Eng also asserts the need to expand the critical potential of queer theory beyond its primary association with sexuality, reframing it as a flexible tool “for evaluating Asian American racial formation across multiple axes of difference as well as numerous local and global manifestations” (215). He particularly critiques how gender and sexuality studies have failed to “embrace queerness as a critical methodology for the understanding of sexual identity as it is dynamically formed in and through racial epistemologies” (218). Eng ultimately urges Asian American studies to employ concepts of queerness and diaspora to rework conceptions of identity and home across multiple sexualities and locales.

In his analysis of Ang Lee’s The Wedding Banquet, Eng celebrates how the film dismantles the popular stereotype of the Asian American male as passive and effeminate through its presentation of Gao Wai-Tung as a “successful, savvy, and handsome Asian male” with US citizenship status (221). Eng notes that Wai-Tung’s queer and diasporic identity becomes sources of power and strength as he is able to help Wei-Wei, a Third World Asian woman to obtain a green card and enter the United States. Yet the film ultimately shows the complexities in negotiating queer diasporic identities because Wai-Tung has to essentially mask his homosexual practices behind the guise of a heterosexual marriage. His eventual queer impregnation of Wai-Wai also problematically demonstrates how “Wai-Tun’s position as enfranchised citizen of the U.S. nation-state…is made possible only through his subordination of the diasporic Third World woman” (223).

While Eng recognizes The Wedding Banquet as a failed deployment of queerness and diaspora as modes of resistance against the hegemonic heteronormativity and patriarchal conceptions of the nation-state, he offers R. Zamora Linmark’s Rolling the R’s as a more productive example. The novel explores the ethnic conflicts and differences between the inhabitants of Hawaii, which Linmark suggests are eventually overcome by “an obsessive queer sexuality…that binds them together as a social group with a common sense of purpose” (225). This, Eng asserts can serve as a viable model for real political activism. He further describes how Limark’s characterization of Orlando as the “model minority” student who overcomes his inferior “minority” status by demonstrating his capabilities in not only math and science but also leadership and representation of his fellow classmates, coupled with his queer sexual identity effectively overturns stereotypes and social expectations of Asian American men.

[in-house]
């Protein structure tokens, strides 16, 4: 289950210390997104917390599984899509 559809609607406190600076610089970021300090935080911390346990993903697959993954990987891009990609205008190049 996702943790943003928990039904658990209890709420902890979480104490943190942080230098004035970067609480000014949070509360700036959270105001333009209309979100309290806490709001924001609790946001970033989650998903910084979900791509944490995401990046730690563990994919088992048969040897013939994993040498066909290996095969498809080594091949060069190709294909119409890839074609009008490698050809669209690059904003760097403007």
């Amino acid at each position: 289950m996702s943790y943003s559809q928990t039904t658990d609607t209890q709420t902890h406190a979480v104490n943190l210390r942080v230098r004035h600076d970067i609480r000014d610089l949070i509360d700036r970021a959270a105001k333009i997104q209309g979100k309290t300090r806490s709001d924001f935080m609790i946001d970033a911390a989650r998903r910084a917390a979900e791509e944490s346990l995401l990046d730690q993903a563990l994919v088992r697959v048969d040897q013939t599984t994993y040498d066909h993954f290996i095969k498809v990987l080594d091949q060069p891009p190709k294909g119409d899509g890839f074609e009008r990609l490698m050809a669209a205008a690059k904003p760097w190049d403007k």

Annotation: JeeYeun Lee’s “Toward a Queer Korean American Diaspora” (1998)

Peer-Review: 0

Lee, JeeYeun. “Toward a Queer Korean American Diaspora.” Q & A: Queer in Asian America. Eds. David L. Eng and Alice Y. Hom. Philadelphia: Temple University Press, 1998. 185-209.

Lee looks to the analytic of diaspora (based on assumptions of a common origin) as a challenge to the previously more dominant lens of immigration with the U.S. as a common destination for Asian immigrants.  In looking to claim a diasporic history, however, Lee appropriates Stuart Hall and echoes Lowe’s claims of culture as a production in order to argue that histories and notions of a ‘homeland’ are narratives that are imagined and constructed in order to frame and understand current identity formations.  Lee explores the historical relations between the U.S. and Korea that shape the phenomenon of Korean migration to the U.S., stating: “We are here because you were–and are still–there, economically, politically, culturally” (187).  Therefore, the myth of pure desire and choice is dispelled.  At the same time that we consider diaspora as a framework, due to complex and heterogeneous history of Korea, Lee points to the dangers of imagining a romanticized ‘homeland.’  Rather, “the contesting and the contested is home” (191).  The author references Theresa Hak Kyung Cha’s “Dictee” as a text that illustrates the means through which the sense of national history upon which personhood is claimed must always be negotiated.